Cropped Hands Of Doctor Injecting Syringe On Patients Hand During Blood Test
Photo Taken In Kyivske, Ukraine

Widespread study of circulating tumor cells (CTCs) began in the early 2000s. Since then, the goal has been to replace expensive and invasive surgical biopsies with relatively simple and inexpensive CTC-based liquid biopsies. However, the translation of CTC-based liquid biopsy technology from research labs to the clinic has been moving forward slowly. A review published this year in Current Oncology Reports on the use of liquid biopsies in metastatic prostate cancer listed 15 platforms as examples of those used in research for CTC enrichment and detection. Yet, CellSearch, cleared by the FDA in 2008 for CTC enumeration, has been the only platform approved for clinical use in the past decade. And it is only approved for use in breast, prostate, and colorectal cancer patients.

Currently, physicians use CellSearch to count the number of CTCs in a 7.5-mL sample of blood. These counts have proven useful in prognosis and monitoring in the three types of cancer for which the technology is approved. In advanced prostate cancer, for example, 5 or more cells in a 7.5-mL sample has been shown to be associated with a worse prognosis. Physicians also use continuous counts of CTCs in monitoring the efficacy of a treatment. Though useful, this is far from fulfilling the promise of CTCs.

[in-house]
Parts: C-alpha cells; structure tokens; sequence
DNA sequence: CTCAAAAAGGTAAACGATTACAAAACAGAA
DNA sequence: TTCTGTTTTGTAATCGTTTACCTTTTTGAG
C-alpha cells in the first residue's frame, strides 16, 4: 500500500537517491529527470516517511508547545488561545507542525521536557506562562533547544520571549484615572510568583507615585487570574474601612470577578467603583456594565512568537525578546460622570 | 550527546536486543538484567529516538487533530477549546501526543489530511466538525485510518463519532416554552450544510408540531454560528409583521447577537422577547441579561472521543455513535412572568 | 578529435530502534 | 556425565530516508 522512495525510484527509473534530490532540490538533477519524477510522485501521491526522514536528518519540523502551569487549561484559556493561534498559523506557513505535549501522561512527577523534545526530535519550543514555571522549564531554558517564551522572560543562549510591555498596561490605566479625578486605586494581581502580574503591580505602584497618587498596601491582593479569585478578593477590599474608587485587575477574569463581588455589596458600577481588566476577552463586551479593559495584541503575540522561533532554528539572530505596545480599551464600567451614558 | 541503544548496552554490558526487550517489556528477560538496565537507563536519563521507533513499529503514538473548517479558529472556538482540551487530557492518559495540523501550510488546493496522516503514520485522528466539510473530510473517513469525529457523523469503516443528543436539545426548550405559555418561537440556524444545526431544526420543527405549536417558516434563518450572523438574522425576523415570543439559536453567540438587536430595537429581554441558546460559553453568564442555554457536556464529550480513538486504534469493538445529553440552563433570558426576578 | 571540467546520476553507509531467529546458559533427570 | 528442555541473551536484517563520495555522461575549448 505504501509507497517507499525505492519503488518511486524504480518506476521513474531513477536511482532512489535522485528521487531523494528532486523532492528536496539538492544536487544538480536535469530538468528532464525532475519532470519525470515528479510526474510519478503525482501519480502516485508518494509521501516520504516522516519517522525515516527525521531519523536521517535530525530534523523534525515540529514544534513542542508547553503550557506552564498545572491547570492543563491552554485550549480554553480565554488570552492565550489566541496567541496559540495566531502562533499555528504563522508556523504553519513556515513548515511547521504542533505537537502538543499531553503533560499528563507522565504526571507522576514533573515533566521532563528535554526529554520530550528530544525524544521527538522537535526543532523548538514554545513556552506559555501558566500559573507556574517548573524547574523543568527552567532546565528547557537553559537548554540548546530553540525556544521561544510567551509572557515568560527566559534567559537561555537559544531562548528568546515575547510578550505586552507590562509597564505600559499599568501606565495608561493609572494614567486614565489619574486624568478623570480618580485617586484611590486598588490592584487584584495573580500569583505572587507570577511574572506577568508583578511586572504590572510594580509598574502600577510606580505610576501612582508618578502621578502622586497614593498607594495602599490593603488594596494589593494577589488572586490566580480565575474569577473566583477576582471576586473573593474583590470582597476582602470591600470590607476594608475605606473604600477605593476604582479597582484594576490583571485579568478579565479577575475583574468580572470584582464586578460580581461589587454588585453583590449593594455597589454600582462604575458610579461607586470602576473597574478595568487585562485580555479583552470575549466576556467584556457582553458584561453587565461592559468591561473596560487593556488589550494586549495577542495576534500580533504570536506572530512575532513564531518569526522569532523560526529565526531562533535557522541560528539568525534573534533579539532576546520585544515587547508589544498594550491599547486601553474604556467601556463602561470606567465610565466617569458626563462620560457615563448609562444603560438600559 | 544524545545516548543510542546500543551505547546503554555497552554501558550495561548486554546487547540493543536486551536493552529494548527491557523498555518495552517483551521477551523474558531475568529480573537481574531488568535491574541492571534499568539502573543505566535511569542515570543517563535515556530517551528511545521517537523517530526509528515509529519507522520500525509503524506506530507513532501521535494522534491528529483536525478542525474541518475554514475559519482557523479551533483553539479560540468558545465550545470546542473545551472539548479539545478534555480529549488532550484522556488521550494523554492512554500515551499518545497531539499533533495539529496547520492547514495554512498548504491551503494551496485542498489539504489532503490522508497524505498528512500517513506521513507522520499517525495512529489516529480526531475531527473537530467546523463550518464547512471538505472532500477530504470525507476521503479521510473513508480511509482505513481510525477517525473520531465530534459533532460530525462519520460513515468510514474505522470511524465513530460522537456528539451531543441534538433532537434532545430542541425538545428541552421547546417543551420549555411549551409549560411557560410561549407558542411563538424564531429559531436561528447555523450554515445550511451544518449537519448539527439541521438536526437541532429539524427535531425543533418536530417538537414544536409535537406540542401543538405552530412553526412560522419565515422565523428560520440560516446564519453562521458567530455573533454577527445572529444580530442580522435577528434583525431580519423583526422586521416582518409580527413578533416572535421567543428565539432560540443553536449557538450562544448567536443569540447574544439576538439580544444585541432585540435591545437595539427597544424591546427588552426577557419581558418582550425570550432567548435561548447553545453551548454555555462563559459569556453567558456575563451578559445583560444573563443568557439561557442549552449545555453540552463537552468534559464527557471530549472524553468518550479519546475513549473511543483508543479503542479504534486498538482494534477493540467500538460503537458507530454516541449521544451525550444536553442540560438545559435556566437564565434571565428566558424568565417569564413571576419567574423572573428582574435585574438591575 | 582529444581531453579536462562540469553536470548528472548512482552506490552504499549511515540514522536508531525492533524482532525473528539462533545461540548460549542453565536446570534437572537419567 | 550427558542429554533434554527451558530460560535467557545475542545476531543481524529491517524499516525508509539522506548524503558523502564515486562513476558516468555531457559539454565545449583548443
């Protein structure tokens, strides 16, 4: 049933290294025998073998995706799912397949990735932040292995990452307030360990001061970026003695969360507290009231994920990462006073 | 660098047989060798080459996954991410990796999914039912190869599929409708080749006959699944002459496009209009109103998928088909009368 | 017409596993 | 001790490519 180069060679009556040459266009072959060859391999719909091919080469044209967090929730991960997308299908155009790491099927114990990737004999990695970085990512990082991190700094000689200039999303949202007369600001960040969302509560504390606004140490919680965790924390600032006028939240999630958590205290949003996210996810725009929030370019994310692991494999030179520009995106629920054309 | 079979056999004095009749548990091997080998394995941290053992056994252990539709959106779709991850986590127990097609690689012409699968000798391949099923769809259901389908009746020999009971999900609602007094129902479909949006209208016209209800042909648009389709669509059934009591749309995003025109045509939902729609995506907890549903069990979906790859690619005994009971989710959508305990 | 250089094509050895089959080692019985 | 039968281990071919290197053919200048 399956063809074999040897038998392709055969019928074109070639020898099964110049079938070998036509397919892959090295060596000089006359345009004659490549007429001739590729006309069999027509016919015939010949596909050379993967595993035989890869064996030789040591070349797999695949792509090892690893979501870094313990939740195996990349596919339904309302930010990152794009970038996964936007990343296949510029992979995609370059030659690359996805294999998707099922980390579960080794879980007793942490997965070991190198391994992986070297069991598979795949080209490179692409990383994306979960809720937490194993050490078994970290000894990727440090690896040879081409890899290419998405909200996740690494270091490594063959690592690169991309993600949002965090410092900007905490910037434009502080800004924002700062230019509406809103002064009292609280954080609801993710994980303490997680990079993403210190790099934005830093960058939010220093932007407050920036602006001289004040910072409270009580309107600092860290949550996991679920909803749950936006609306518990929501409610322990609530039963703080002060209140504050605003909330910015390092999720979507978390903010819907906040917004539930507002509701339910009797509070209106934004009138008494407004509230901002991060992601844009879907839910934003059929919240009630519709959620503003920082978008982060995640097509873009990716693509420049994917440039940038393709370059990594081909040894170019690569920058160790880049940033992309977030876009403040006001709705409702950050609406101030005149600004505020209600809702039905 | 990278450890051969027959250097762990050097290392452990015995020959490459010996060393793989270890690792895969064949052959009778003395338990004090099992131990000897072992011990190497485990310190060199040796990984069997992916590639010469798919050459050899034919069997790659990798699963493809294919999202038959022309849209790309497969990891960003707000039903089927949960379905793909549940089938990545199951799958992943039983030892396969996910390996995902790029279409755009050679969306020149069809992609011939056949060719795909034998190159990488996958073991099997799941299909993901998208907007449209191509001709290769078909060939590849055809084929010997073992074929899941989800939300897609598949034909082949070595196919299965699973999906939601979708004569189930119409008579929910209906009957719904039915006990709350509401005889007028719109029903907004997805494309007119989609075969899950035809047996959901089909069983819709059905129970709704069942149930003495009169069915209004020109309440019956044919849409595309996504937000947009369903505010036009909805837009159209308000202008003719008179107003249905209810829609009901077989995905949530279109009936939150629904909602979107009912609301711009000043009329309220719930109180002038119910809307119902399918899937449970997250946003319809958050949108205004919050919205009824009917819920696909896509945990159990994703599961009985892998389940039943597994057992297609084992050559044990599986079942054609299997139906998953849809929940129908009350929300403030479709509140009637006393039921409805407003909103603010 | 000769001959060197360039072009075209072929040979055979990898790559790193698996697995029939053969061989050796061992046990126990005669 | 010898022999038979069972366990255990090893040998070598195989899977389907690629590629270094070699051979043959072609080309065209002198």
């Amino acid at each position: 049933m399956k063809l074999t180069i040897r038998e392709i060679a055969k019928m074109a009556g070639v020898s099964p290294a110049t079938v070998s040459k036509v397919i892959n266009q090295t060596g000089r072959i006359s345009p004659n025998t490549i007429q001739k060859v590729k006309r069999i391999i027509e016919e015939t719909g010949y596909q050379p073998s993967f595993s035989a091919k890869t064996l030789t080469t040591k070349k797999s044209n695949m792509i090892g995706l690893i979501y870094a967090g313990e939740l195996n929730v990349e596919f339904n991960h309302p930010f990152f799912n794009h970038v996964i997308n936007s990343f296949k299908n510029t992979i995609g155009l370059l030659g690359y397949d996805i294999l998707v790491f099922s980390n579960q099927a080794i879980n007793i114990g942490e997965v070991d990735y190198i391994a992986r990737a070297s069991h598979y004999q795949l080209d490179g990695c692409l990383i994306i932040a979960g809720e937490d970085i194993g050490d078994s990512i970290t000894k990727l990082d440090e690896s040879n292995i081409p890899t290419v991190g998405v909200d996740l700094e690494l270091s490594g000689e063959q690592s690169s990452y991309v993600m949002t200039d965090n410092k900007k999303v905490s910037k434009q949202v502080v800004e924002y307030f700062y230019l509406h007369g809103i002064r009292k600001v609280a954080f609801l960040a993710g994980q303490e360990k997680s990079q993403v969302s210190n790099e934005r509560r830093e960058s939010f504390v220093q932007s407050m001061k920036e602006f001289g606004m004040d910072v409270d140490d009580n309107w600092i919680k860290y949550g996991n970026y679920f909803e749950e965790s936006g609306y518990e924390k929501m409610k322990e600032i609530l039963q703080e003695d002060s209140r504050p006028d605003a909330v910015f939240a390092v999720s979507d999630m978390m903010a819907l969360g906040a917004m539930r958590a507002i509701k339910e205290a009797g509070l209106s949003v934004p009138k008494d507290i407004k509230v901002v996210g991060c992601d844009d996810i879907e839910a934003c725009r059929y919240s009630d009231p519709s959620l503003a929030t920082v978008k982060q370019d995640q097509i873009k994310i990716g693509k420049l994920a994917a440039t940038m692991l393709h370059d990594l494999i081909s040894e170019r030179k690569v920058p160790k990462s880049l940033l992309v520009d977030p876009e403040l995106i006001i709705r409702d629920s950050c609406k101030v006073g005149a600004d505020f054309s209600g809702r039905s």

Researchers are hoping recent clinical findings will help move CTC-based liquid biopsies into the clinic more quickly. In addition to counting CTCs, they are now characterizing them and using that information to successfully make treatment decisions. Physician researchers are investigating the use of multi-parametric tests that will utilize both CTCs along with another blood-borne analyte—circulating tumor DNA (ctDNA). In addition, biotech companies, in collaboration with academic researchers, are working to introduce new, more sensitive CTC retrieval platforms—and get them FDA approved.

Characterizing CTCs

In a study published in July in JAMA Oncology, researchers from Memorial Sloan Kettering Cancer Center, the Royal Marsden Hospital in the U.K., and Lawson Health Research Institute in Canada showed that they could use a characteristic of CTCs to predict the optimal treatment for patients with advanced prostate cancer. The blinded, four-year study utilized the Oncotype DX AR-V7 Nucleus Detect test to determine if the nuclei from CTCs taken from 142 castration-resistant prostate cancer patients contained a protein called AR-V7. It is one of the first tests to validate the predictive value of a liquid biopsy for therapeutic response and demonstrated survival benefit. The researchers found that patients who had this variant present in the nucleus lived longer when treated with taxane-based chemotherapy, while those who tested negative for nucleic AR-V7 lived longer when treated with hormone-targeting therapy using androgen-receptor signaling (ARS) inhibitors.

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